Club collaboration introduces TJ Puzzle Hunt 2021


Photo courtesy of TJ Puzzle Hunt Facebook Page

Although this year’s puzzle hunt is virtual, many of the rewarding experiences still remain the same. “When you solve a puzzle, you get this flash of euphoria. It’s so much better as a puzzle maker because you get to make those moments, and you get to experience those moments while you’re testing them,” senior Joshua Lian and Quizbowl Tournament Director, said.

Evelyn Li, Staff Writer

After careful planning and organization, Jefferson’s Quizbowl club and Varsity Math Team (VMT) launched the 2021 TJ Puzzle Hunt on Monday, April 26. Based on a specific theme, this series of puzzles is open to teams of Jefferson students. Although the hunt began on Monday, students can register as individuals or in teams and participate until winners are declared.

“A puzzle hunt is a collection of puzzles structured in a specific way– in a sense, the puzzles are stacked on each other. There are a lot of examples online, done by colleges and other well-known teams, that are super big,” Quizbowl Tournament Director and senior Joshua Lian said. “We really liked doing puzzle hunts. So, we decided to try to see if we could pull one off.”

Alongside Quizbowl co-captain and treasurer seniors Kevin Zhang and Vishal Kanigicherla, Lian collaborated with VMT statistician and junior Garrett Heller to make this year’s puzzle hunt possible.

Traditionally, VMT hosts the annual Puzzle Hunt as a club activity. However, since this year’s virtual setting arised many complications, Heller, Kanigicherla, Lian, and Zhang decided to take initiative to help host the 2021 hunt.

“Given that everything has been especially weird this year, it didn’t look like VMT was going to do their usual hunt. So, we– the Quizbowl club– decided to reach out to VMT to set this thing up. We wanted to at least try to have one fun activity that we normally have at TJ still go on,” Lian said.

Moreover, teams utilize logic and intuition as well as every clue provided by the puzzlers– a team of students who created this year’s puzzle hunt. In order to complete the hunt, students aim to solve a final metapuzzle: a puzzle where previous puzzles are needed to solve it. Not only is this hunt open to puzzlers of all levels, but the puzzles will also all be available for solving even after determining the winner.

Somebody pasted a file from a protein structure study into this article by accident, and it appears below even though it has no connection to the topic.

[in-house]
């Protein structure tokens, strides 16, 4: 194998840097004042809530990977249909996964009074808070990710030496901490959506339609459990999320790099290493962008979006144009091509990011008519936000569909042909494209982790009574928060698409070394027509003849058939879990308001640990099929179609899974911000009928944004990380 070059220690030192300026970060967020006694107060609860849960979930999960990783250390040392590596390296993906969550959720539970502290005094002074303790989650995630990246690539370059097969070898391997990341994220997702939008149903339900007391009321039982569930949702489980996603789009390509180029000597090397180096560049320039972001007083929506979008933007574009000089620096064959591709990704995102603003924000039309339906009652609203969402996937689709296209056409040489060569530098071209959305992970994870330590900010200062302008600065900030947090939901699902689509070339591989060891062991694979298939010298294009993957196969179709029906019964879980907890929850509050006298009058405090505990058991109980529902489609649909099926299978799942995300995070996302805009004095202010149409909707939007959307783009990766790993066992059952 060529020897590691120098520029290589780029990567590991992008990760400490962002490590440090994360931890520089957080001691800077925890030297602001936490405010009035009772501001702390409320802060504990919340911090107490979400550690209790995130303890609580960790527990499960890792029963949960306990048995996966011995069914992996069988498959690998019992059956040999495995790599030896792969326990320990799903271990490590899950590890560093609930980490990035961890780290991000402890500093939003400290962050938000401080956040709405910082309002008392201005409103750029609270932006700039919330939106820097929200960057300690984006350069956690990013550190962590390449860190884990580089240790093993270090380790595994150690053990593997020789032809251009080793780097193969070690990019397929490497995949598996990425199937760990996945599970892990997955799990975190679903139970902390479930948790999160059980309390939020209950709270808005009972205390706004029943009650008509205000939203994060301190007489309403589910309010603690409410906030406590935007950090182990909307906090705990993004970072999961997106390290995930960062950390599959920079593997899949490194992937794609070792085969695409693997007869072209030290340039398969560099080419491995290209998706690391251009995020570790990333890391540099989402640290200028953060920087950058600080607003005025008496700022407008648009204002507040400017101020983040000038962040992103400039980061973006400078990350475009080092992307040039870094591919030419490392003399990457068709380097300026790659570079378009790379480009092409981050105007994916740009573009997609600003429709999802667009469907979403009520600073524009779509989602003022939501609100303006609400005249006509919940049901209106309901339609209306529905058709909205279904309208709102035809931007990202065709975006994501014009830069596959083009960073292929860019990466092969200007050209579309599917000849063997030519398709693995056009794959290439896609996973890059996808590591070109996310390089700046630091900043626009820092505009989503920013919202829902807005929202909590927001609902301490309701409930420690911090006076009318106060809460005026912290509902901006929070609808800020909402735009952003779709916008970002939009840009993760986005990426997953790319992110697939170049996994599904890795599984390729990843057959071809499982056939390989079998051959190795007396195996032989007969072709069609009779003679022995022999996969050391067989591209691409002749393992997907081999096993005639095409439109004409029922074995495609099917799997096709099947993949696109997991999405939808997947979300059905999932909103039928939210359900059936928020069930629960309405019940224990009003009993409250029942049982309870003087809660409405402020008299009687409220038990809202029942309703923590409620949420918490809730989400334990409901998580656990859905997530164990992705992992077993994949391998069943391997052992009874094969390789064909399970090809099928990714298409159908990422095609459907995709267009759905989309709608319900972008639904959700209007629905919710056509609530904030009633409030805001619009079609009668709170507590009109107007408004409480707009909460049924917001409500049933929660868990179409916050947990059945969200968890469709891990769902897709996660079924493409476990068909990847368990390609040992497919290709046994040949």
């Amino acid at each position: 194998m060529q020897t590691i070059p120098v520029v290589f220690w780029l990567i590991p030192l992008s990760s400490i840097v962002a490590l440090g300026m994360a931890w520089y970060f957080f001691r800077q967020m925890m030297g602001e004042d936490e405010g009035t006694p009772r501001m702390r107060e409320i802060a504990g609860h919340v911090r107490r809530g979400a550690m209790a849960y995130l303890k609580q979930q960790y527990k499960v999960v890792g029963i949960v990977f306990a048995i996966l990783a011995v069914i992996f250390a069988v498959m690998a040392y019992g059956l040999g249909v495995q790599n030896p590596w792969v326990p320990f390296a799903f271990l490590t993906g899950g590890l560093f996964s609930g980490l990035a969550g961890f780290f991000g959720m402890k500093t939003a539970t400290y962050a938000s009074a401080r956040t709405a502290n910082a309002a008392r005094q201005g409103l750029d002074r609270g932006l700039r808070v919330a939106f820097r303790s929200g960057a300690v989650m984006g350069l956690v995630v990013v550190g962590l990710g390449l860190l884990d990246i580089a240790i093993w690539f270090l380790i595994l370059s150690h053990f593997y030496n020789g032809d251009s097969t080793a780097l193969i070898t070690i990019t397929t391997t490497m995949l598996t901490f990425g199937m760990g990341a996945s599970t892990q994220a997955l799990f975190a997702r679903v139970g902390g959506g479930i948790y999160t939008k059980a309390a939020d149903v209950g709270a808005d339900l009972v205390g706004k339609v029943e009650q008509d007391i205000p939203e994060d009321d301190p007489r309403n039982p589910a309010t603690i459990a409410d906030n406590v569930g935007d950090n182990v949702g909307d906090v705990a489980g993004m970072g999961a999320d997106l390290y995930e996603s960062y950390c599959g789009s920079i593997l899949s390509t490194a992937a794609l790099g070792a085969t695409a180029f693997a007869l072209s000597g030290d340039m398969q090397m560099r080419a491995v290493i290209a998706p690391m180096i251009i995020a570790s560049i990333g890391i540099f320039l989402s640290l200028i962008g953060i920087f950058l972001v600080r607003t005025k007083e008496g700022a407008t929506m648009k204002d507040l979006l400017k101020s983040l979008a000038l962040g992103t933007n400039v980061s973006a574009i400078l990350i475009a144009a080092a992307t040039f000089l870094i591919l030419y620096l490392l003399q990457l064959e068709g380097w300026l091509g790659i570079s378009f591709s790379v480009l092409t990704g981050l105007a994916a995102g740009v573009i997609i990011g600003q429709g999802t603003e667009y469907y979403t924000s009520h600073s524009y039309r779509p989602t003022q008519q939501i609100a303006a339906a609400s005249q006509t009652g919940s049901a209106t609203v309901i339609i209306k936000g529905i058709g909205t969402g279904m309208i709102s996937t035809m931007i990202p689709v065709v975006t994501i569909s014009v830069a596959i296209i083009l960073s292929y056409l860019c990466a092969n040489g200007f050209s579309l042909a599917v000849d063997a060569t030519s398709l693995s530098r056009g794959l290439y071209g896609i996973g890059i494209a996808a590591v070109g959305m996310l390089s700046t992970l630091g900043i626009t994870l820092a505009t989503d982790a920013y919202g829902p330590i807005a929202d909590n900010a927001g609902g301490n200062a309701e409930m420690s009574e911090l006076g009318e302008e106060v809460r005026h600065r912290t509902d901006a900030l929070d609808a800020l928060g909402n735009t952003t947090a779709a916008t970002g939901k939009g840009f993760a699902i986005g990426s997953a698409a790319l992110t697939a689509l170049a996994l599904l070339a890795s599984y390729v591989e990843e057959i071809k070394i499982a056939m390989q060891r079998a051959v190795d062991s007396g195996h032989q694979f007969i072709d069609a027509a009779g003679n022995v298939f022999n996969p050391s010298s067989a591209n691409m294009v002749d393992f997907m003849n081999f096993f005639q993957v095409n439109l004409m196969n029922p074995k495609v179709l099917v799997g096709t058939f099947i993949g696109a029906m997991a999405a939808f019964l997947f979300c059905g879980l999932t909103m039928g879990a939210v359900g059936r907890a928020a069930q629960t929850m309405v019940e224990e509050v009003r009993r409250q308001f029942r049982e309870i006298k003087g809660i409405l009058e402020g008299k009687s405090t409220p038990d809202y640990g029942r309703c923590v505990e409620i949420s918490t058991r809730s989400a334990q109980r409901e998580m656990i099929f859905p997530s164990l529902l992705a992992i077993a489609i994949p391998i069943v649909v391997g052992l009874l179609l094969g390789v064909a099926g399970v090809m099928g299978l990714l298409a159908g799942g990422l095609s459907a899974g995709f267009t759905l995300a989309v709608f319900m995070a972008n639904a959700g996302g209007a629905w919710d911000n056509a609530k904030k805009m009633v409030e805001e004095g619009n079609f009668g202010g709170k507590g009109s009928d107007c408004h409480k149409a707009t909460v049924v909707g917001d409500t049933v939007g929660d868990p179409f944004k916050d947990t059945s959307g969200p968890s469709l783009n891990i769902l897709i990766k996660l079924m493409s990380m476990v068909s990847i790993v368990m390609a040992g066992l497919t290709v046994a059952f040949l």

“Every puzzle hunt is different. Each has its own themes, unique puzzles, and different structures. We sat in a meeting and talked over what we wanted this year’s puzzle to be, and then we ran with it. The only real constraint that we had was that it had to have puzzles that were easy enough for people to enjoy them,” Lian said.
Furthermore, due to many students choosing to stay virtual this school year, some teams have found efficient ways to communicate with each other.

“Texting is definitely less convenient; however everyone has different schedules, so we usually text when we make progress. Once someone makes a breakthrough, we get in a call, and we work on it together,” freshman Vishal Nandakumar said.

Additionally, teams are not only in it for the prizes. Although prizes are given out to the winners of this puzzle hunt, many teams participate for the rush of enjoyment that solving these puzzles give. Not only do many teams enjoy the process of hunting for clues, but they also learned important lessons.

“The best part of these puzzles is finding out a tiny, obscure clue and then the puzzle gets solved. It’s just the most amazing feeling,” Nandakumar said. “There are moments when you see something, and it doesn’t even make sense. So, you think, “Why would I have to look at this Wikipedia article about something random?” Then, it turns out, if you dig into it, the whole puzzle comes together. So, do not give up because it is really easy to get stuck with puzzles where you have nowhere to go. Whenever you have a feeling that something might work, keep trying.”

On the other hand, the team of puzzle writers encountered challenges while creating the set of puzzles. While puzzles should be challenging enough to retain the interests of participants, they cannot be so difficult that players cannot find a single clue.

“Managing puzzle difficulty has been very difficult. We test the puzzles ourselves and try to spend a long time fixing them before releasing them. Coming up with the concept is also hard as well. However, once you have a good concept in mind with a handful of answers and a storyline, writing the puzzles comes pretty easy,” Lian said.

With over 25 teams competing, Lian was extremely grateful for the positive response from students.

“We got a lot more teams participating than previous years of puzzle hunts,” Lian said. “I think a factor in that was that we stepped up the advertisement this year. So, that certainly helped.”

Through thorough planning and expertise in puzzle making, the club collaboration that made the 2021 TJ Puzzle Hunt possible continues on with successful participation. The team of puzzle makers look forward to seeing more teams participate and enjoy the intriguing activity.